Why Snap-On (SNA) is a great dividend-paying stock right now

WWhether through stocks, bonds, ETFs or other types of securities, all investors love to see their portfolios generate big returns. But for income investors, generating consistent cash flow from each of your liquid investments is your primary goal.

While cash flow can come from bond interest or interest from other types of investments, income investors focus on dividends. A dividend is the distribution of a company’s profits paid to shareholders; it is often viewed by its dividend yield, a measure that measures a dividend as a percentage of the current stock price. Numerous academic studies show that dividends are a significant part of long-term returns, with dividend contributions exceeding one-third of total returns in many cases.

Snap-On at a glance

Kenosha-based Snap-On (SNA) is in the consumer discretionary sector, and so far this year stocks have seen a price change of 42.82%. The maker of diagnostic tools and equipment currently pays a dividend of $ 1.23 per share, with a dividend yield of 2.01%. This compares to the Tools – Handheld industry return of 0.07% and the S&P 500 return of 1.29%.

Looking at the company’s dividend growth, its current annualized dividend of $ 4.92 is up 10.1% from a year ago. Snap-On has increased its dividend 5 times year over year over the past 5 years for an average annual increase of 15.44%. Future dividend growth will depend on earnings growth as well as the payout ratio, which is the proportion of a company’s annual earnings per share that it pays out as dividends. Right now, Snap-On’s payout ratio is 39%, which means it has paid out 39% of its past 12-month EPS as a dividend.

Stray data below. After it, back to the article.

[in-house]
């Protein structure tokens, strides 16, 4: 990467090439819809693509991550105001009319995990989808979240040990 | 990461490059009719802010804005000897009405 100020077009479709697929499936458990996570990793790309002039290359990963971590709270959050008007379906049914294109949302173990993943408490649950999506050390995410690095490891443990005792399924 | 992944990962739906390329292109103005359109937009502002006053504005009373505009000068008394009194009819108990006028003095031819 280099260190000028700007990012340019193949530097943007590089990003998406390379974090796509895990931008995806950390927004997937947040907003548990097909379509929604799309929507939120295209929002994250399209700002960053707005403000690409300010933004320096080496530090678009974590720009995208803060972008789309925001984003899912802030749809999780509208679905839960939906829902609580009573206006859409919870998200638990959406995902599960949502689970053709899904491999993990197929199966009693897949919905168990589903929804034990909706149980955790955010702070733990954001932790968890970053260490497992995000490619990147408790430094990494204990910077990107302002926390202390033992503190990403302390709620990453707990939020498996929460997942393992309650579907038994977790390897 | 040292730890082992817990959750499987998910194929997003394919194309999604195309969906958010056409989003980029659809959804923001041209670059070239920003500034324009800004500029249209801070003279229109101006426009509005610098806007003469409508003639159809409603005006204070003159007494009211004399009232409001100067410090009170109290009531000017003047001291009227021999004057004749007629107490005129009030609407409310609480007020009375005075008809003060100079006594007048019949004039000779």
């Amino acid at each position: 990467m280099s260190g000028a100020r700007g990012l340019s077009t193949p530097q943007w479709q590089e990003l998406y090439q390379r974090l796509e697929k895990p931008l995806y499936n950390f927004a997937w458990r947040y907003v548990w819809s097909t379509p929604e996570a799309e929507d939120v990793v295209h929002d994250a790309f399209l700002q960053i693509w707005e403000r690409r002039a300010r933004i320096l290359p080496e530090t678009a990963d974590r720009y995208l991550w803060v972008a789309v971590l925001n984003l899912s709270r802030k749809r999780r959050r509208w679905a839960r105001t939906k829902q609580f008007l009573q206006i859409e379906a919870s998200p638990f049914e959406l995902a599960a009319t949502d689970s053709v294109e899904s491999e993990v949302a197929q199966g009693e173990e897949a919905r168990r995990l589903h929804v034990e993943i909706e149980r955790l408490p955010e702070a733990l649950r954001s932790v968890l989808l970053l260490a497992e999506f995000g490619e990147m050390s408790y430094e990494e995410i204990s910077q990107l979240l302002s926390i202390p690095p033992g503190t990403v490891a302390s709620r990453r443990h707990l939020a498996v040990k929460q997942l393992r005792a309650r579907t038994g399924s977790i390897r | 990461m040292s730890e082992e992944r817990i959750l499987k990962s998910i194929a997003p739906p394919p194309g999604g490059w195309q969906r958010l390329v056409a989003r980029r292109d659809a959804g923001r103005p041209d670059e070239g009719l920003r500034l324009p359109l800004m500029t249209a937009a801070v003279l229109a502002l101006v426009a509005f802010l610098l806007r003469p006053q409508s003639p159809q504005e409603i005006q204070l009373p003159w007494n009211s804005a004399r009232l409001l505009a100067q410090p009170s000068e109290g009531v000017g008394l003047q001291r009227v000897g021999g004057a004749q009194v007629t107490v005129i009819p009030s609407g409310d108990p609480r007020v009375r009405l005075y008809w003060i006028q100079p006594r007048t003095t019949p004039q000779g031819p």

The SNA also expects an increase in profits during this fiscal year. Zacks’ consensus estimate for 2021 is $ 13.50 per share, with earnings expected to rise 16.08% year-over-year.

Final result

Whether it’s dramatically improving earnings from equity investments and reducing overall portfolio risk or offering tax benefits, investors love dividends for a variety of reasons. But not all companies offer quarterly payment.

High-growth companies or tech start-ups, for example, rarely pay a dividend to their shareholders, while larger, more established companies with safer earnings are often seen as the best dividend options. Income investors should be aware that high yielding stocks tend to struggle during times of rising interest rates. That said, they can be reassured that SNA is not only an attractive dividend game, but also represents a compelling investment opportunity with a Zacks ranking of # 1 (strong buy).

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The views and opinions expressed herein are the views and opinions of the author and do not necessarily reflect those of Nasdaq, Inc.


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